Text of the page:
Park City opts to remain a party to controversial Mountain Accord |

Park City opts to remain a party to controversial Mountain Accord


Park City leaders on Thursday agreed to remain a party to the controversial Mountain Accord, a broad study of the future of the Wasatch Mountain region, for another three years.

The Park City Council pledged $300,000 to the efforts over the next three years. The vote was 4-1 with City Councilor Dick Peek dissenting. The discussions about City Hall’s continued involvement unfolded over the spring and early summer as critics in Park City questioned the motivations of Mountain Accord and whether the document could induce growth locally.

The vote is not binding, meaning that City Hall could withdraw from the Mountain Accord at any point. The municipal government would not be refunded money already paid to Mountain Accord.

In an interview, Andy Beerman, who is City Hall’s Mountain Accord representative, said remaining as a participant provides the municipal government resources as it continues to address growth.

"This gives us access to funding and expertise to address these challenges regionally," Beerman said.

He pointed to the possibilities of expanding transit options along Interstate 80 between Park City and the Salt Lake Valley as one of the topics addressed by Mountain Accord.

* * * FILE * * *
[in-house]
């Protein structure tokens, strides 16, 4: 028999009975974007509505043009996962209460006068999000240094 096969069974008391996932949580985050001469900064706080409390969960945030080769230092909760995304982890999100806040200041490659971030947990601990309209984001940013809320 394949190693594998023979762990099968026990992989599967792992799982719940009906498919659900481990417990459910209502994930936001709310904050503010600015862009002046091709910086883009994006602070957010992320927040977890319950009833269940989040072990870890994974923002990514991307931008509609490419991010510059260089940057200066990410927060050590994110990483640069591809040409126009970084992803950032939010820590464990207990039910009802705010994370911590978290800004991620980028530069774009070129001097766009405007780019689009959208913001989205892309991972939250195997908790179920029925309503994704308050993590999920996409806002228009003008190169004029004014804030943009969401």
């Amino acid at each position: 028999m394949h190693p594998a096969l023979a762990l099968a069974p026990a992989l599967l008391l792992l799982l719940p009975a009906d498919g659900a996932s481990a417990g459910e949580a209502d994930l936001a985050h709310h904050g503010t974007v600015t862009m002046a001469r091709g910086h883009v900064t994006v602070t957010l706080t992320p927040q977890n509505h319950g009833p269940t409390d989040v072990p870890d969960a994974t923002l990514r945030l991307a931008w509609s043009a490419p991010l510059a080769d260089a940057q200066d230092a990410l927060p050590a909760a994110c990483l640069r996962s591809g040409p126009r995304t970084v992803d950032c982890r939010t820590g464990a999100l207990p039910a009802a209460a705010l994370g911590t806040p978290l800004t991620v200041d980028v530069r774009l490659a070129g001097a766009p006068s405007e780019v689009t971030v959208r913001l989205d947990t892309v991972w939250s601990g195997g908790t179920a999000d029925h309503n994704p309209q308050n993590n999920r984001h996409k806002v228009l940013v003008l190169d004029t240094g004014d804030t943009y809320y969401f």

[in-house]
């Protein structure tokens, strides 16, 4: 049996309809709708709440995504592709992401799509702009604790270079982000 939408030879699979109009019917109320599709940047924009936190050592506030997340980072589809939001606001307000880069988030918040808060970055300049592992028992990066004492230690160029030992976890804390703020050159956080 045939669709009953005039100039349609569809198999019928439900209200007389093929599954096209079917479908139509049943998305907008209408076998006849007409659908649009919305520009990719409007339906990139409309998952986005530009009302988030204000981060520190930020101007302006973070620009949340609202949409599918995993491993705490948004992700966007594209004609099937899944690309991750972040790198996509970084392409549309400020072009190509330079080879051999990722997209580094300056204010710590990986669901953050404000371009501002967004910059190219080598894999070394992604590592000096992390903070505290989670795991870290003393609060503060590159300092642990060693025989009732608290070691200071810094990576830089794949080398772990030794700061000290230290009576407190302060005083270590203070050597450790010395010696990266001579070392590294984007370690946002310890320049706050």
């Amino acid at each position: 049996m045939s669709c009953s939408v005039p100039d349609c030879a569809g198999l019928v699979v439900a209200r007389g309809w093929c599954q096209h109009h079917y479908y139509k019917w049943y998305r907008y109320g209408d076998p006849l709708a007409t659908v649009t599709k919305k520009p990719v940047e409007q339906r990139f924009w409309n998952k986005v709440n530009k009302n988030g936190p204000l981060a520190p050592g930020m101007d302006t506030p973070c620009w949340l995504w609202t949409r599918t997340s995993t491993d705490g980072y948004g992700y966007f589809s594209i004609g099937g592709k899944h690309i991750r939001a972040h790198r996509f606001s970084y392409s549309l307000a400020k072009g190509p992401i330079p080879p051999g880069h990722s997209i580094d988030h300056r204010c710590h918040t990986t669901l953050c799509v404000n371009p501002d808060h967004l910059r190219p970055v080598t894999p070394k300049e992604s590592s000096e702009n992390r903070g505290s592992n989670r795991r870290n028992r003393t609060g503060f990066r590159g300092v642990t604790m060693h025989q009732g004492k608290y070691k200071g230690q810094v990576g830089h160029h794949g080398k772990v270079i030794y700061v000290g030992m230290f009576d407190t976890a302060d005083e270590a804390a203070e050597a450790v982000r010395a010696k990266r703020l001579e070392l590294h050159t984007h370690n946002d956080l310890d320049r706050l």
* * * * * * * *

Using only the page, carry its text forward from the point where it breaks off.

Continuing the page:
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The vote was cast after a series of City Council discussions and hearings about Mountain Accord. There is a core group of critics who argued against various aspects of the Mountain Accord. Some especially argued the document would lead to further growth in the Park City area. There were several tense moments at previous City Council meetings between the critics and Park City leaders.

A controversial idea broached during the Mountain Accord discussions involved some sort of transportation link between the Park City area and Big Cottonwood Canyon. A link, perhaps a tunnel, drew an intense round of criticism as critics argued against creating another access point to the Park City area.

The current iteration of the Mountain Accord, though, excludes any sort of link between Park City and Big Cottonwood Canyon, Beerman said. Mountain Accord also does not propose to change the seasonal status of the road over Guardsman Pass linking Park City and Big Cottonwood Canyon, he said. The road is open during the summertime only, but there has been talk over the years of making Guardsman Pass a year-round link between Park City and Big Cottonwood Canyon.

The Mountain Accord involves a group of government entities, not-for-profit organizations and business interests in the region. It is focused on issues like transportation, the environment, recreation and the economy.

The first City Hall payment, $100,000, is due by Sept. 30. Another $100,000 is due by Sept. 30, 2016 and the final installment is due by Sept. 30, 2017.

Laynee Jones, the Mountain Accord program manager, said the City Council’s decision on Thursday was a "critical step forward."

"It’s very meaningful. It’s the amount we budgeted and asked for," Jones said, adding, "This is a signal in the right direction that Park City will be participating."

Summit County is one of the other parties to Mountain Accord. The leadership at Mountain Accord wants the Summit County Council to pledge $150,000 to the process over the same three-year period. The County Council could discuss the topic on July 1.